• Tonight’s matchup: It’s Hammel (9-9, 3.60 ERA) against Alex Wood (8-9, 3.08 ERA), the Braves’ surging young lefty.

Wood is coming off a 12-strikeout performance in a win Sunday against the Nationals and is 1-1 with a 1.33 ERA in his past three starts and 3-3 with a 2.70 ERA in nine  since returning to the starting rotation. He has a .208 opponents’ average in his past three starts while allowing just one earned run in each, and he limited Washington to five  hits and three walks in 7 1/3 innings.

The former Georgia Bulldog has been particularly impressive at Turner Field, where he has a 2.77 ERA in 13 games (eight starts) with 67 strikeouts and 13 walks in 55 1/3 innings.

The only A’s who’ve faced Wood are Jonny Gomes (1-for-1, two walks) and Nick Punto (0-for-2).

Hammel is 4-7 with a 4.29 ERA in 13 road starts, compared to 5-2 with a 2.70 ERA in 10 home starts. He’s lost three consecutive road starts and gave up seven hits, eight runs and two homers in 4 1/3 innings at Houston in his most recent one on July 30.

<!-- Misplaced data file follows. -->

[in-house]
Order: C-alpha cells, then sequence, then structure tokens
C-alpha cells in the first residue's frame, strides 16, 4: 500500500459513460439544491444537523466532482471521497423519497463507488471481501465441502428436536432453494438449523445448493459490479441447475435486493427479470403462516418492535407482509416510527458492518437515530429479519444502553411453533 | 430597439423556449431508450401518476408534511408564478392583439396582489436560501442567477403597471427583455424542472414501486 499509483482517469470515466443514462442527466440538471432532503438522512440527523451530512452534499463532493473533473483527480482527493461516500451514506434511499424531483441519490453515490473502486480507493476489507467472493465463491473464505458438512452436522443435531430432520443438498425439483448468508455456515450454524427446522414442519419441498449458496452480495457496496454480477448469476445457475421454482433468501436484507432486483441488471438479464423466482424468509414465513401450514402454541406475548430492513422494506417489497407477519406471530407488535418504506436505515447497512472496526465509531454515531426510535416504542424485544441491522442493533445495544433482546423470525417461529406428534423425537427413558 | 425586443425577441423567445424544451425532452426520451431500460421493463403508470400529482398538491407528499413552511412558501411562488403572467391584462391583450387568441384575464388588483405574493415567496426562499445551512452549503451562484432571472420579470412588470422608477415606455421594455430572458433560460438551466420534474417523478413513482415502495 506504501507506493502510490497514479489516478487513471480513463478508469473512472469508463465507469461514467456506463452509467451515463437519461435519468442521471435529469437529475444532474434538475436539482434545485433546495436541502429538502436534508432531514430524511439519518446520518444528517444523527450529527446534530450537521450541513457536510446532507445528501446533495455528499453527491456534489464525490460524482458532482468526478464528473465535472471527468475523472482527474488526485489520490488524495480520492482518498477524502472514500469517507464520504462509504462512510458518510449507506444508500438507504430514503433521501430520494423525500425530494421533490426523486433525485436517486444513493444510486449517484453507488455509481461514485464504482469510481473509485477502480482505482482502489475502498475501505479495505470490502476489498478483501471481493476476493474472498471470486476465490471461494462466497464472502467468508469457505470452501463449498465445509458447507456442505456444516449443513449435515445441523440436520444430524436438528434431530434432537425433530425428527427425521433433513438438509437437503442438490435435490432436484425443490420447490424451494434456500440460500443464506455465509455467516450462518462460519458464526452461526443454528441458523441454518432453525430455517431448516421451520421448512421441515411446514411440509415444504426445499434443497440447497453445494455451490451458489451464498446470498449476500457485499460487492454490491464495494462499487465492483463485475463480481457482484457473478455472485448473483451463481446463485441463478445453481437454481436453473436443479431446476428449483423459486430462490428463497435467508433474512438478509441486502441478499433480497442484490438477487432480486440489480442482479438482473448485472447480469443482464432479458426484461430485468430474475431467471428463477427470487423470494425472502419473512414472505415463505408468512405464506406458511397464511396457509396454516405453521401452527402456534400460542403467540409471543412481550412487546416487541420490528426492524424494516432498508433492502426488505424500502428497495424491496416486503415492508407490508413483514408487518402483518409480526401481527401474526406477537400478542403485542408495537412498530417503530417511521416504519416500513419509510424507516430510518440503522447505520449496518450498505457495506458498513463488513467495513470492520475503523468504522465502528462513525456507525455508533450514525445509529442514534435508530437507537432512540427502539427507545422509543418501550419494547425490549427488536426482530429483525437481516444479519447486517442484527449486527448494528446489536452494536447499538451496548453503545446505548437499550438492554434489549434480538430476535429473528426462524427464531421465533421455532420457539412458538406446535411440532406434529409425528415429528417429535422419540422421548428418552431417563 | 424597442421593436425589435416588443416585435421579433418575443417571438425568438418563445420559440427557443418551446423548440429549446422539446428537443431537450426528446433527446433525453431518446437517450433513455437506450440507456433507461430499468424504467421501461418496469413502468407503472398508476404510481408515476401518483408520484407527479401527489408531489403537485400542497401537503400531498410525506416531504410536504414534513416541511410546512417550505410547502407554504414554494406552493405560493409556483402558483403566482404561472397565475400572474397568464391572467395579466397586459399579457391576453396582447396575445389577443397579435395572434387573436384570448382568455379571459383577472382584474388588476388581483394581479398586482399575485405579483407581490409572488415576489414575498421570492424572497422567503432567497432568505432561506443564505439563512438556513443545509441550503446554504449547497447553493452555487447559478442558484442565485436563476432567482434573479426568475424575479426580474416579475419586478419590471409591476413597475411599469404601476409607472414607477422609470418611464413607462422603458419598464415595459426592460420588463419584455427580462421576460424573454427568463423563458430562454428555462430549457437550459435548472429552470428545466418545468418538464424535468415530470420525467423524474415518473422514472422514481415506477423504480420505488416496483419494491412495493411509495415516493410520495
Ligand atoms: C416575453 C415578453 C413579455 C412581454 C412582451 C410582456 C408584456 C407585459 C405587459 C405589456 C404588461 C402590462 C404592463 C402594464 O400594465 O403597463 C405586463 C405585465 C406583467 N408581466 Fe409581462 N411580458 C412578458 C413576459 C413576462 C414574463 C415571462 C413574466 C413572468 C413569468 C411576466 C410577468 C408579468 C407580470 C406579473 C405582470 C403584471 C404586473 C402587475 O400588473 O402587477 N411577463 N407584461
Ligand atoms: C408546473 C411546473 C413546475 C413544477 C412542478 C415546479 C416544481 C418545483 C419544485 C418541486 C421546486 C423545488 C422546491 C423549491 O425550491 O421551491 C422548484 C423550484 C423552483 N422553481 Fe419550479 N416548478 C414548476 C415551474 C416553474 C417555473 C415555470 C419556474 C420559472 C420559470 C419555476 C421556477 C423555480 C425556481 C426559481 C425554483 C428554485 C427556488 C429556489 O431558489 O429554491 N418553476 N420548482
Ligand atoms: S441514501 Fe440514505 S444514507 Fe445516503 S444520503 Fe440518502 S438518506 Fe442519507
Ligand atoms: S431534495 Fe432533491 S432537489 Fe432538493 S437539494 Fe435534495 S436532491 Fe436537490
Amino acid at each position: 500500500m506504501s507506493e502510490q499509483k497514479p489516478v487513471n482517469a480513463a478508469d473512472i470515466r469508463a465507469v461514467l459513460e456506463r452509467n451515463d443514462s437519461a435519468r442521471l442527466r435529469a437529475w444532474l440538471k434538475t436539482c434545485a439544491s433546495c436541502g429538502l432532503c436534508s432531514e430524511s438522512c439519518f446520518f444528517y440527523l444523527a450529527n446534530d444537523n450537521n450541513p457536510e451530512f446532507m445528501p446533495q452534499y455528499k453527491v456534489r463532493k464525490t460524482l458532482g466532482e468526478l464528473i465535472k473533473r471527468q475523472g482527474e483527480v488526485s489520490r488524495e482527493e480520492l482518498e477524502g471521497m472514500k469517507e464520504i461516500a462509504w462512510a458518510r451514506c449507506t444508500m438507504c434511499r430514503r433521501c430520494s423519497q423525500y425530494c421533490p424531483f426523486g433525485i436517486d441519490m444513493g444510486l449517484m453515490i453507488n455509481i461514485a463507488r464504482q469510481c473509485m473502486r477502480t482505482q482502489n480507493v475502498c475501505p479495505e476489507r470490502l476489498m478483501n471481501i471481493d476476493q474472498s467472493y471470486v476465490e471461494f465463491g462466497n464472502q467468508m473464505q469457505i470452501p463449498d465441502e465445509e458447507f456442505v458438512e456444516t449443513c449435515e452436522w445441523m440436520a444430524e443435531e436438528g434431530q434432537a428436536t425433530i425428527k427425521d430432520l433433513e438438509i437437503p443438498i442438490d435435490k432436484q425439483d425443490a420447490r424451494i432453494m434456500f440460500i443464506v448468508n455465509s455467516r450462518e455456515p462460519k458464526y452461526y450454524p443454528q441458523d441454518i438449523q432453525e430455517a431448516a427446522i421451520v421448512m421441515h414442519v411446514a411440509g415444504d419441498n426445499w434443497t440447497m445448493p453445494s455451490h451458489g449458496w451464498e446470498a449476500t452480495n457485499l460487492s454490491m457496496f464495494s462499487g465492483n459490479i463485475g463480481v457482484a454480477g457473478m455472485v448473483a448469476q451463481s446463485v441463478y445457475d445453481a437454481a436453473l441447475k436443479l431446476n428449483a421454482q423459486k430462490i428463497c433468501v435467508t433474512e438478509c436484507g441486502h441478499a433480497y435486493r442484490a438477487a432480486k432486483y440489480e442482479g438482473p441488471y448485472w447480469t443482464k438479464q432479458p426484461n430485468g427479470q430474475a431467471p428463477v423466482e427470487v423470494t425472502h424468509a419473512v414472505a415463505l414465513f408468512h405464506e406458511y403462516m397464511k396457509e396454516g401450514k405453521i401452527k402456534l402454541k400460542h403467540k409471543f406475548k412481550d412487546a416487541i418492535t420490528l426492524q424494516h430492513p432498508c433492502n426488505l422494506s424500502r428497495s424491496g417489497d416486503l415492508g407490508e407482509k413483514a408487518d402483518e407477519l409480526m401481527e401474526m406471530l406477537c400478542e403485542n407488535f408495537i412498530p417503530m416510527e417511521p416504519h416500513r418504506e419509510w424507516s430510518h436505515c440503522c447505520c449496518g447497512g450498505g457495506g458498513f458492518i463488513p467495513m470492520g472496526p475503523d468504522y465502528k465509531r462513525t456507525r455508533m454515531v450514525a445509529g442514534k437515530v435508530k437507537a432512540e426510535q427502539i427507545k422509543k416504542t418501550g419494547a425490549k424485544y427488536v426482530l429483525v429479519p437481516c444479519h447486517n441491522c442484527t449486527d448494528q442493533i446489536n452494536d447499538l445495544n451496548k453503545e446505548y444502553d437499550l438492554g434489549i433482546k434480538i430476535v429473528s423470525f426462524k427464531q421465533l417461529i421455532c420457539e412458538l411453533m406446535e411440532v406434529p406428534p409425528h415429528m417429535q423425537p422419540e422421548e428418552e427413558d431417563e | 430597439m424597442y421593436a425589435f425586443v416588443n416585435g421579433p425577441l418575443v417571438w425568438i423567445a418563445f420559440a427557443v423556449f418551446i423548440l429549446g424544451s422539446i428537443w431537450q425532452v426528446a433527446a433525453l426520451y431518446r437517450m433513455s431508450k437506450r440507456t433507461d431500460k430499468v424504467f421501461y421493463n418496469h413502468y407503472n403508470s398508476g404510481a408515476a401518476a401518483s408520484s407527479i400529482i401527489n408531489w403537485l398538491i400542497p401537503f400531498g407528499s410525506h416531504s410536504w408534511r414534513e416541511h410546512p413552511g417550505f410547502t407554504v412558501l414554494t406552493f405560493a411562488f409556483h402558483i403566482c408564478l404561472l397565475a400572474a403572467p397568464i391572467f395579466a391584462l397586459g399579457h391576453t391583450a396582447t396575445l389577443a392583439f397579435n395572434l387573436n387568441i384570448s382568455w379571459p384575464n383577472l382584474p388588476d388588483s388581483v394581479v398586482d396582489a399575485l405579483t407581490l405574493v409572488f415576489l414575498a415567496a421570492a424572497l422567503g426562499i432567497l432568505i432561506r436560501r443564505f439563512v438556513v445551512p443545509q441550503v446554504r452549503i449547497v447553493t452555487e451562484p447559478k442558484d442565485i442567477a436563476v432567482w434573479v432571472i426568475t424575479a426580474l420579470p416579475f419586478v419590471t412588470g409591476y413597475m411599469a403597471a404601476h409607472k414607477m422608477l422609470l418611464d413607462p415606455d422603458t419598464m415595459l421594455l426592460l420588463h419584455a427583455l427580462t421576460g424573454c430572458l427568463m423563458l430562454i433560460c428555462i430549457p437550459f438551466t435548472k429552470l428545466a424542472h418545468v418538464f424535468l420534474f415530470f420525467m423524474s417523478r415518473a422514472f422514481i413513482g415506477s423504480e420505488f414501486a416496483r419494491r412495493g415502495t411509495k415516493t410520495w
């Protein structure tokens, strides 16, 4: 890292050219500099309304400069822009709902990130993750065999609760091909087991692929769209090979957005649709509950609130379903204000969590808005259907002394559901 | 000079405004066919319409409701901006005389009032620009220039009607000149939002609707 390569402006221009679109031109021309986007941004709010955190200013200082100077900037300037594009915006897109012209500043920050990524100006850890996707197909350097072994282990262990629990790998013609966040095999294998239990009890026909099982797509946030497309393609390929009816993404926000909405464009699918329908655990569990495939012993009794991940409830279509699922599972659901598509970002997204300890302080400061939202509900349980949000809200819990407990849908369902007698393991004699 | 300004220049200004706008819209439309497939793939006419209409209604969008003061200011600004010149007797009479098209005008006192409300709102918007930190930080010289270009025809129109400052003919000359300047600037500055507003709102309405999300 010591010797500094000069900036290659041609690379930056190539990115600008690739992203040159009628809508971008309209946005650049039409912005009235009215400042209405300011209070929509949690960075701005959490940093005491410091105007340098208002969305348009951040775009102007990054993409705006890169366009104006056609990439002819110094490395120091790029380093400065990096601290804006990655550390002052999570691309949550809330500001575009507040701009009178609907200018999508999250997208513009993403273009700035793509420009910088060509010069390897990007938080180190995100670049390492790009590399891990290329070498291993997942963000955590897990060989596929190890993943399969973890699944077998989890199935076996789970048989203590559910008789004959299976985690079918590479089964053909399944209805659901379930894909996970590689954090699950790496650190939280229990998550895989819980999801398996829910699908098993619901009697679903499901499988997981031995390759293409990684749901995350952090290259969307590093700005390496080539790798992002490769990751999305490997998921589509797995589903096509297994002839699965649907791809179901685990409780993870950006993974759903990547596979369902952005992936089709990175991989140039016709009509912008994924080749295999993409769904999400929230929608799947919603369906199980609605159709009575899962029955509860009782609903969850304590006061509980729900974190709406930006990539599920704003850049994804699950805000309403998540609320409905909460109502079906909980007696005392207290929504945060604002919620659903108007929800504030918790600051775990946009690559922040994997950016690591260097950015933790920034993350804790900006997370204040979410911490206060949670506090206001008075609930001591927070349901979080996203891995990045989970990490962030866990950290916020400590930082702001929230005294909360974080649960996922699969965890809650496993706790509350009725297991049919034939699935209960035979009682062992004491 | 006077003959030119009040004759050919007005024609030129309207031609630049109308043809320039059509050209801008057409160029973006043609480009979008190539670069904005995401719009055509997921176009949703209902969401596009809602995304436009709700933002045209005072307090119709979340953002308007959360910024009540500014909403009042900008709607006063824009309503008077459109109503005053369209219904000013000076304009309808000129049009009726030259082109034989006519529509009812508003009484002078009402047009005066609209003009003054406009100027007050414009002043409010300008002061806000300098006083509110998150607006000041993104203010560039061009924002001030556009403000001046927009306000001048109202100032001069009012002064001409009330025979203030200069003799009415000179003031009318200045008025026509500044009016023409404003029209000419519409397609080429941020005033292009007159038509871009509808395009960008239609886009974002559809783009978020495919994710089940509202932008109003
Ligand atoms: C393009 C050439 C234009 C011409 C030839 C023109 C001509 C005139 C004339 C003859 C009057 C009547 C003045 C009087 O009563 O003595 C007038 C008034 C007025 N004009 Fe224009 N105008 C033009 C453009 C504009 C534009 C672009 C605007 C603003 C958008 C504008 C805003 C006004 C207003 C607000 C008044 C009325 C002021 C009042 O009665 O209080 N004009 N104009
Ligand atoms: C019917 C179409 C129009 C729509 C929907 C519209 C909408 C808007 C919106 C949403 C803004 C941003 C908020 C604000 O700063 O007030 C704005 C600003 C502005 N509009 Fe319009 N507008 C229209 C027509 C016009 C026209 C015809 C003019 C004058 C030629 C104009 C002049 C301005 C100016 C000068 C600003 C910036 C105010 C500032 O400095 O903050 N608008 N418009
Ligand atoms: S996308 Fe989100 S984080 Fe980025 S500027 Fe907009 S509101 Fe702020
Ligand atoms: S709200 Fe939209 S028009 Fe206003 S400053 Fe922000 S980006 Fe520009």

The right-hander is 1-3 with a 6.38 ERA and .313 opponents’ average in five starts since the All-Star break, after going 8-6 with a 3.01 ERA and .225 opponents’ average in 18 starts before the break.

His team has lost five of his past six starts, and Hammel is 1-4 with a 5.90 ERA in those games with 37 hits, six homers and 18 walks allowed in 29 innings.

In seven career starts against the Braves, Hammel is 1-3 with a 5.68 ERA and .323 opponents’ average. Freddie Freeman is 4-for-5 with a home run against Hammel, Jason Heyard is 7-for-12 against him, and Justin Upton is 7-for-27 with a homer.

Speaking of Freeman: In the first baseman’s past 55 games he’s hit .318 (69-for-217) with 26 extra-base hits (five homers), a .397 OBP and a .498 slugging percentage. In his past 21 games, he’s hit .346/.418/.556 with 10 extra-base hits including three homers.

One of the startling stats of the season: Freeman has hit .059 ( (3-for-51) against the Marlins and .324 (134-for-415) against everyone else.

• James Russell’s clean inning: When he gave up no hits or walks in a scoreless inning Thursday, new Braves lefty Russell recorded his first “clean” relief appearance in 20 games and seven weeks.

 

James Russell had his first clean inning since June on Thursday, and the Braves hope he'll regain the early season form with the Cubs. They got him in an July 31 trade.